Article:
Global Backlash Grows Against Trump's Ban
A global backlash against US President Donald Trump's immigration curbs is gathering pace as several countries including long-standing American allies criticise the measures as discriminatory and divisive.
On Sunday governments from London and Berlin to Jakarta and Tehran spoke out against Trump's order to put a four-month hold on allowing refugees into the United States and temporarily ban travellers from Syria and six other Muslim-majority countries, which he said would help protect Americans from terrorism.
In Germany - which has taken in large numbers of people fleeing the Syrian civil war - Chancellor Angela Merkel said the global fight against terrorism was no excuse for the measures and "does not justify putting people of a specific background or faith under general suspicion", her spokesman said.
She expressed her concerns to Trump during a phone call and reminded him that the Geneva Conventions require the international community to take in war refugees on humanitarian grounds, the spokesman added.
Merkel's sentiments were echoed in Paris and London; "Terrorism knows no nationality. Discrimination is no response," said French Foreign minister Jean-Marc Ayrault, while his British counterpart Boris Johnson tweeted: "Divisive and wrong to stigmatise because of nationality".
Along with Syria, the US ban affects travellers with passports from Iran, Iraq, Libya, Somalia, Sudan, Syria and Yemen.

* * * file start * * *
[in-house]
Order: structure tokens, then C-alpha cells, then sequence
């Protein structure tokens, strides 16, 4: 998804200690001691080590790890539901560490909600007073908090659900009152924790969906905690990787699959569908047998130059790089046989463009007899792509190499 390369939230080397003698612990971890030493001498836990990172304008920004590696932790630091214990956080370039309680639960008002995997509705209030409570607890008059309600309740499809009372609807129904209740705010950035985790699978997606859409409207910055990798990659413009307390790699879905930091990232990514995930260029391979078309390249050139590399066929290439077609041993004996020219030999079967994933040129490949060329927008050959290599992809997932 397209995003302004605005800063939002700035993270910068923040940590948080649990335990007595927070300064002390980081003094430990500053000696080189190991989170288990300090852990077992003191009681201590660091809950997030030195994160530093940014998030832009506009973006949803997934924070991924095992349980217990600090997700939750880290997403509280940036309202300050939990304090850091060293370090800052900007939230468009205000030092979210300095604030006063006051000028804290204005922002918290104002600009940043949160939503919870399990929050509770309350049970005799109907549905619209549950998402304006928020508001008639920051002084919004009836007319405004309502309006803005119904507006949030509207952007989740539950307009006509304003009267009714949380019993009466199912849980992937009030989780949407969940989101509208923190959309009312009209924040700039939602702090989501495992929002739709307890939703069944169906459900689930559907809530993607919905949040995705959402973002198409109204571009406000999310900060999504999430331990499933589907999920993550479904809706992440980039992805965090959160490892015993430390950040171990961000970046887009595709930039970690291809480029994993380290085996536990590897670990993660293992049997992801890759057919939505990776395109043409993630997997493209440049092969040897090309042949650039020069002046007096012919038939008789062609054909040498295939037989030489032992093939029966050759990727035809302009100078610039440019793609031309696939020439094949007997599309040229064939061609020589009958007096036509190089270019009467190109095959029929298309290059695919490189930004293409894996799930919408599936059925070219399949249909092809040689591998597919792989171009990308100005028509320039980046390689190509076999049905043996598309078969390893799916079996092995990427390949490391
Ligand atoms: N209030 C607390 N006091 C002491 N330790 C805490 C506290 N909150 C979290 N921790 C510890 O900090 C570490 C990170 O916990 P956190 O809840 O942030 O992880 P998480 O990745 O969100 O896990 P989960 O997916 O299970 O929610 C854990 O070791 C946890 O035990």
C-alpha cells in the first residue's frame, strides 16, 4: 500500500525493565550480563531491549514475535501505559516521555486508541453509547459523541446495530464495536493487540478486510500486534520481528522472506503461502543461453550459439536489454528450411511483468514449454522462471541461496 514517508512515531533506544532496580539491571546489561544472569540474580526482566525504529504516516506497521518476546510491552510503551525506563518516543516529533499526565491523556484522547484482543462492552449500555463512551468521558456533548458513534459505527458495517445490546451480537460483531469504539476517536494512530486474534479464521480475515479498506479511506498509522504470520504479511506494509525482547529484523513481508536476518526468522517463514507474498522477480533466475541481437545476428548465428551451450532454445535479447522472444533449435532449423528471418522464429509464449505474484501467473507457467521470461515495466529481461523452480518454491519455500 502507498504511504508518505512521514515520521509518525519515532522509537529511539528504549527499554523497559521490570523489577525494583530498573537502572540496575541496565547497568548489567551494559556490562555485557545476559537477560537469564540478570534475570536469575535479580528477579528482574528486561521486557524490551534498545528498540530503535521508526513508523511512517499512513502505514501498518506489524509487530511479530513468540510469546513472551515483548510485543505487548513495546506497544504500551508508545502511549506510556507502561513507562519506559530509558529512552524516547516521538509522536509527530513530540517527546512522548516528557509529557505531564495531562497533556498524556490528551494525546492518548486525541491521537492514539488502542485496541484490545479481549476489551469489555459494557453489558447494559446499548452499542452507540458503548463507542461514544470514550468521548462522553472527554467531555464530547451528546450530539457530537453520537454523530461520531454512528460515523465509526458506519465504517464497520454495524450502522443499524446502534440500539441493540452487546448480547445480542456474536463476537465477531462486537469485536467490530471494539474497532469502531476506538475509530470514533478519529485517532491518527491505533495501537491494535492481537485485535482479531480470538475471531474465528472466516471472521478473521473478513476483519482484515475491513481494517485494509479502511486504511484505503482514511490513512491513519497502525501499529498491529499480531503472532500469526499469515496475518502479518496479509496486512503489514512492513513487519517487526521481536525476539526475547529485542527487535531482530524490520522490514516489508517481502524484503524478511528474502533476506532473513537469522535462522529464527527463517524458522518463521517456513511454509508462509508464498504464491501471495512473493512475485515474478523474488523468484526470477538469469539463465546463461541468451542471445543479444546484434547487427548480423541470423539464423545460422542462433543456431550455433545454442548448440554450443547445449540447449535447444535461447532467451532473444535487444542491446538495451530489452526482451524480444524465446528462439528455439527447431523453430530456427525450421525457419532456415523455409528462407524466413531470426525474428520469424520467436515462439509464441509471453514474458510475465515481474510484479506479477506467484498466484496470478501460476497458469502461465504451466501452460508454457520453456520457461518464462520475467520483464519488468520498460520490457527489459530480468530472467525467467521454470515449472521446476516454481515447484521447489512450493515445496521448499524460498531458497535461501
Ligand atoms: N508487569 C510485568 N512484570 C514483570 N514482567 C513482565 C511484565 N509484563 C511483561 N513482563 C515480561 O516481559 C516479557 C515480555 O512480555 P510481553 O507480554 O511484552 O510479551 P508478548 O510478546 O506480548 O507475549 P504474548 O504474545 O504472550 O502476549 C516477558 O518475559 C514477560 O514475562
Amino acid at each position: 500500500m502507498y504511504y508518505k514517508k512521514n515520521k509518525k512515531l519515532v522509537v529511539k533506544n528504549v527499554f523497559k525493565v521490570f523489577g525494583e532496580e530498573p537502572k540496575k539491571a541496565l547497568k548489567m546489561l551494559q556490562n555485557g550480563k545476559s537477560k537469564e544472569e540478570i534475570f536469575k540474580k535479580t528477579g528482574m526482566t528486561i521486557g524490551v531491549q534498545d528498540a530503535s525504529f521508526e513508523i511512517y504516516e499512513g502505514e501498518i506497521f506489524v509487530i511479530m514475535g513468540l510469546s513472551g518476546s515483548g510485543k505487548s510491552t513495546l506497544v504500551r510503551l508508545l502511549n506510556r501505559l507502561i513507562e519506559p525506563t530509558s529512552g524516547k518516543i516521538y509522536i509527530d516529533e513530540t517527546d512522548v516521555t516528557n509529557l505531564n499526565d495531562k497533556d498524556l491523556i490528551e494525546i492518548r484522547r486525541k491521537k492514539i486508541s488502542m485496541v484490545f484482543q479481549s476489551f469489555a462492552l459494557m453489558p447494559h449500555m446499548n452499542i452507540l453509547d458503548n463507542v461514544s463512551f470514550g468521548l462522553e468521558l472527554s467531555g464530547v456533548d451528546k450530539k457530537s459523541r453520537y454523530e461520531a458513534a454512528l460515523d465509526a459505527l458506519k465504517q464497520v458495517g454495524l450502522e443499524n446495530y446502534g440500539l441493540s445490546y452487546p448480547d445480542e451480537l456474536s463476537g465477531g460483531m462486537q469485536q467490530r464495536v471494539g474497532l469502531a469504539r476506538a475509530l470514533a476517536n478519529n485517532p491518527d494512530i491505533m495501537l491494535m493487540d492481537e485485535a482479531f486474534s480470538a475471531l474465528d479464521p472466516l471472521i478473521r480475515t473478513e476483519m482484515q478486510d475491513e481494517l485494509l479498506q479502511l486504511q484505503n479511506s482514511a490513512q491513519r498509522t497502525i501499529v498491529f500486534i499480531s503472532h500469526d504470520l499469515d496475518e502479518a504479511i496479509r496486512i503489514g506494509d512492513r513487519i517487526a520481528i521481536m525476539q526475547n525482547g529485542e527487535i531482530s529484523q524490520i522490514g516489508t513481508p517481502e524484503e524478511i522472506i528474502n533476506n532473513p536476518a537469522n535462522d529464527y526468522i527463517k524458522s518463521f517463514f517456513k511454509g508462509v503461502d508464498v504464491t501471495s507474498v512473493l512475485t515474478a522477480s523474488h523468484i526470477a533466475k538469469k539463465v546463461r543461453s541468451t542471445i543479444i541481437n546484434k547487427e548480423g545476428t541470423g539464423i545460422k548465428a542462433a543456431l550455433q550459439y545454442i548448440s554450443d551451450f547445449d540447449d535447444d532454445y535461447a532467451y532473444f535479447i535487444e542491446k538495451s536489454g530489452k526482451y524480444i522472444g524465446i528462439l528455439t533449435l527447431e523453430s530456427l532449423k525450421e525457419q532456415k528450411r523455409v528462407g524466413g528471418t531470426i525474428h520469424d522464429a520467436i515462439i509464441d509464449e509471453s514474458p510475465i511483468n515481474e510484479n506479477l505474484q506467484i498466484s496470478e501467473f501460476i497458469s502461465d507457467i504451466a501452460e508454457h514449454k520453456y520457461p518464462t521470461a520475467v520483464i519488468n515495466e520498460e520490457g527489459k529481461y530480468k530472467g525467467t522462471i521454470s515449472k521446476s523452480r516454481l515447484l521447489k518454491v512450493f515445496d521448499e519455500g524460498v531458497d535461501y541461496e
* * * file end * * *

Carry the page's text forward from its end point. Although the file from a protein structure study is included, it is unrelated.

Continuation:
Trump said his order, which indefinitely bans refugees from Syria, was "not a Muslim ban", though he added he would seek to prioritise Christian refugees fleeing the war-torn country.
Washington's Arab allies, including the Gulf states and Egypt, were mostly silent. The government in Iraq, which is allied with Washington in the battle against ultra-hardline Islamist group Islamic State and hosts over 5000 US troops, also did not comment on the executive order.
But some members of the parliament said Iraq should retaliate with similar measures against the United States.
In Baghdad, influential Shi'ite cleric Moqtada al-Sadr said American nationals should leave Iraq, in retaliation for the travel curbs.
There was no immediate reaction to the curbs from Islamic State, although in the past it has used US monitoring of Muslim foreigners to stoke Muslim anger against Washington.
The Tehran government vowed to respond in kind to the US ban on visitors from Iran, but on Sunday Foreign Minister Mohammad Javad Zarif said on Twitter that Americans who already hold Iranian visas can enter the country.
In Jakarta, Indonesian Foreign Minister Retno Marsudi said the Muslim-majority nation deeply regretted Trump's plans for "extreme vetting" of people from some Muslim countries.
The Danish, Swedish and Norwegian governments all registered their opposition, with Danish foreign minister Anders Samuelsen tweeting: "The US decision not to allow entry of people from certain countries is NOT fair."
Canadian Prime Minister Justin Trudeau said his country welcomed those fleeing war and persecution, even as Canadian airlines said they would turn back US-bound passengers to comply with an immigration ban on people from seven Muslim-majority countries.
"To those fleeing persecution, terror & war, Canadians will welcome you, regardless of your faith. Diversity is our strength #WelcomeToCanada," he tweeted.